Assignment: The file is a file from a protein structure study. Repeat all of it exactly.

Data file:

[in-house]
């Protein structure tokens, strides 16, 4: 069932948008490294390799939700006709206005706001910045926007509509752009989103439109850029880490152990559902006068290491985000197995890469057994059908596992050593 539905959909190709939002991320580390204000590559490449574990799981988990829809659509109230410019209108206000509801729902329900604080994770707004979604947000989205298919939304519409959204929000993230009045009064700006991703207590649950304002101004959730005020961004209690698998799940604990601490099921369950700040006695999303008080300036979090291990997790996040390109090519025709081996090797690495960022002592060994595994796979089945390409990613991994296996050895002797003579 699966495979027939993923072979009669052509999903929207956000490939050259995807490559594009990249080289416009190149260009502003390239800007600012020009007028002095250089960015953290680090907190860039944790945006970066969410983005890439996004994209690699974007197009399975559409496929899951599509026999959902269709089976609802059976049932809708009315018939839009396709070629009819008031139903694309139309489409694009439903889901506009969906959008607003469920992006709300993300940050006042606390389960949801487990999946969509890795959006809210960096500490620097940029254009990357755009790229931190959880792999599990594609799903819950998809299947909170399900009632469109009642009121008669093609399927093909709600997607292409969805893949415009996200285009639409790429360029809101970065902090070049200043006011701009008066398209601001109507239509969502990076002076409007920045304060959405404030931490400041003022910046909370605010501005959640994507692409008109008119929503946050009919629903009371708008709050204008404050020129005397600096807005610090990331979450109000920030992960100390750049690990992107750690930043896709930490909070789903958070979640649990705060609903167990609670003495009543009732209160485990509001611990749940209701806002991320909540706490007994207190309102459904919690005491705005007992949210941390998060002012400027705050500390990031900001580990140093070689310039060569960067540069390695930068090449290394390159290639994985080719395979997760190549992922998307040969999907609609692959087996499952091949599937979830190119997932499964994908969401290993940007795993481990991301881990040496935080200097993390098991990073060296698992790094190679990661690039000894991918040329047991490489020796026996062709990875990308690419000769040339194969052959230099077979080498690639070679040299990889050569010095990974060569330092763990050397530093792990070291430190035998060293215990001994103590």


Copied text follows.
[in-house]
């Protein structure tokens, strides 16, 4: 069932948008490294390799939700006709206005706001910045926007509509752009989103439109850029880490152990559902006068290491985000197995890469057994059908596992050593 539905959909190709939002991320580390204000590559490449574990799981988990829809659509109230410019209108206000509801729902329900604080994770707004979604947000989205298919939304519409959204929000993230009045009064700006991703207590649950304002101004959730005020961004209690698998799940604990601490099921369950700040006695999303008080300036979090291990997790996040390109090519025709081996090797690495960022002592060994595994796979089945390409990613991994296996050895002797003579 699966495979027939993923072979009669052509999903929207956000490939050259995807490559594009990249080289416009190149260009502003390239800007600012020009007028002095250089960015953290680090907190860039944790945006970066969410983005890439996004994209690699974007197009399975559409496929899951599509026999959902269709089976609802059976049932809708009315018939839009396709070629009819008031139903694309139309489409694009439903889901506009969906959008607003469920992006709300993300940050006042606390389960949801487990999946969509890795959006809210960096500490620097940029254009990357755009790229931190959880792999599990594609799903819950998809299947909170399900009632469109009642009121008669093609399927093909709600997607292409969805893949415009996200285009639409790429360029809101970065902090070049200043006011701009008066398209601001109507239509969502990076002076409007920045304060959405404030931490400041003022910046909370605010501005959640994507692409008109008119929503946050009919629903009371708008709050204008404050020129005397600096807005610090990331979450109000920030992960100390750049690990992107750690930043896709930490909070789903958070979640649990705060609903167990609670003495009543009732209160485990509001611990749940209701806002991320909540706490007994207190309102459904919690005491705005007992949210941390998060002012400027705050500390990031900001580990140093070689310039060569960067540069390695930068090449290394390159290639994985080719395979997760190549992922998307040969999907609609692959087996499952091949599937979830190119997932499964994908969401290993940007795993481990991301881990040496935080200097993390098991990073060296698992790094190679990661690039000894991918040329047991490489020796026996062709990875990308690419000769040339194969052959230099077979080498690639070679040299990889050569010095990974060569330092763990050397530093792990070291430190035998060293215990001994103590």